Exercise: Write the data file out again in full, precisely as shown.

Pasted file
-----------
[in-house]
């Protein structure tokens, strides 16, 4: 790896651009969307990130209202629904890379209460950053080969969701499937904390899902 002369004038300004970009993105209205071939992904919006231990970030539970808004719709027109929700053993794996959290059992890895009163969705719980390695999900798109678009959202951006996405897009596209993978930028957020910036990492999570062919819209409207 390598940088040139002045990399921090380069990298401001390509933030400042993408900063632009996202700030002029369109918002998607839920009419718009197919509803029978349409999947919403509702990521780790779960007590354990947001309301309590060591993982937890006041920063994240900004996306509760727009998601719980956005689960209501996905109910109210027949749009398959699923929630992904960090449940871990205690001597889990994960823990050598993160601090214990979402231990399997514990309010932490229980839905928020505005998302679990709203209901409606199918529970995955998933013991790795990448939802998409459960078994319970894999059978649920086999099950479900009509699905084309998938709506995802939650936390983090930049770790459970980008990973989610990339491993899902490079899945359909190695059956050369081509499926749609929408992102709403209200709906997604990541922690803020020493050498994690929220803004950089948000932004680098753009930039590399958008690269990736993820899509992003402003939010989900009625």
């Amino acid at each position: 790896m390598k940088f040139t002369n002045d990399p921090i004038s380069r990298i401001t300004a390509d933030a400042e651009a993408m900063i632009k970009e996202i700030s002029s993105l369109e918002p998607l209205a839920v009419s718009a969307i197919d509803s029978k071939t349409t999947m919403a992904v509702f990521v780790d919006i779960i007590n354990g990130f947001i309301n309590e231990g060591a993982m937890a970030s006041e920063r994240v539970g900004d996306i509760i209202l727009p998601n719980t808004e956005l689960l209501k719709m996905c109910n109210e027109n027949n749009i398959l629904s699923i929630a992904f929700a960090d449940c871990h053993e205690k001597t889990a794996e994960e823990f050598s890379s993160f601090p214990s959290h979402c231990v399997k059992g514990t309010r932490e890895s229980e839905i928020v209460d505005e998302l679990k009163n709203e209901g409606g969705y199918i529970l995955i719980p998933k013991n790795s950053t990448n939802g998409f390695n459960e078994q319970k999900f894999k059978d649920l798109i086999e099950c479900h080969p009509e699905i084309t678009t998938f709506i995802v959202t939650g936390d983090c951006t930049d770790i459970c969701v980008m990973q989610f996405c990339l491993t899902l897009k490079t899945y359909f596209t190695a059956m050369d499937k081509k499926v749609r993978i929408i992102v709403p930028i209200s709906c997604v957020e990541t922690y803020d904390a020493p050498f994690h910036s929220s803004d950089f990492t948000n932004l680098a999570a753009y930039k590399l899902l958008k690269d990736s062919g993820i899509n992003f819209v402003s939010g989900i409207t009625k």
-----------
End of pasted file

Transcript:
[in-house]
């Protein structure tokens, strides 16, 4: 790896651009969307990130209202629904890379209460950053080969969701499937904390899902 002369004038300004970009993105209205071939992904919006231990970030539970808004719709027109929700053993794996959290059992890895009163969705719980390695999900798109678009959202951006996405897009596209993978930028957020910036990492999570062919819209409207 390598940088040139002045990399921090380069990298401001390509933030400042993408900063632009996202700030002029369109918002998607839920009419718009197919509803029978349409999947919403509702990521780790779960007590354990947001309301309590060591993982937890006041920063994240900004996306509760727009998601719980956005689960209501996905109910109210027949749009398959699923929630992904960090449940871990205690001597889990994960823990050598993160601090214990979402231990399997514990309010932490229980839905928020505005998302679990709203209901409606199918529970995955998933013991790795990448939802998409459960078994319970894999059978649920086999099950479900009509699905084309998938709506995802939650936390983090930049770790459970980008990973989610990339491993899902490079899945359909190695059956050369081509499926749609929408992102709403209200709906997604990541922690803020020493050498994690929220803004950089948000932004680098753009930039590399958008690269990736993820899509992003402003939010989900009625």
């Amino acid at each position: 790896m390598k940088f040139t002369n002045d990399p921090i004038s380069r990298i401001t300004a390509d933030a400042e651009a993408m900063i632009k970009e996202i700030s002029s993105l369109e918002p998607l209205a839920v009419s718009a969307i197919d509803s029978k071939t349409t999947m919403a992904v509702f990521v780790d919006i779960i007590n354990g990130f947001i309301n309590e231990g060591a993982m937890a970030s006041e920063r994240v539970g900004d996306i509760i209202l727009p998601n719980t808004e956005l689960l209501k719709m996905c109910n109210e027109n027949n749009i398959l629904s699923i929630a992904f929700a960090d449940c871990h053993e205690k001597t889990a794996e994960e823990f050598s890379s993160f601090p214990s959290h979402c231990v399997k059992g514990t309010r932490e890895s229980e839905i928020v209460d505005e998302l679990k009163n709203e209901g409606g969705y199918i529970l995955i719980p998933k013991n790795s950053t990448n939802g998409f390695n459960e078994q319970k999900f894999k059978d649920l798109i086999e099950c479900h080969p009509e699905i084309t678009t998938f709506i995802v959202t939650g936390d983090c951006t930049d770790i459970c969701v980008m990973q989610f996405c990339l491993t899902l897009k490079t899945y359909f596209t190695a059956m050369d499937k081509k499926v749609r993978i929408i992102v709403p930028i209200s709906c997604v957020e990541t922690y803020d904390a020493p050498f994690h910036s929220s803004d950089f990492t948000n932004l680098a999570a753009y930039k590399l899902l958008k690269d990736s062919g993820i899509n992003f819209v402003s939010g989900i409207t009625k």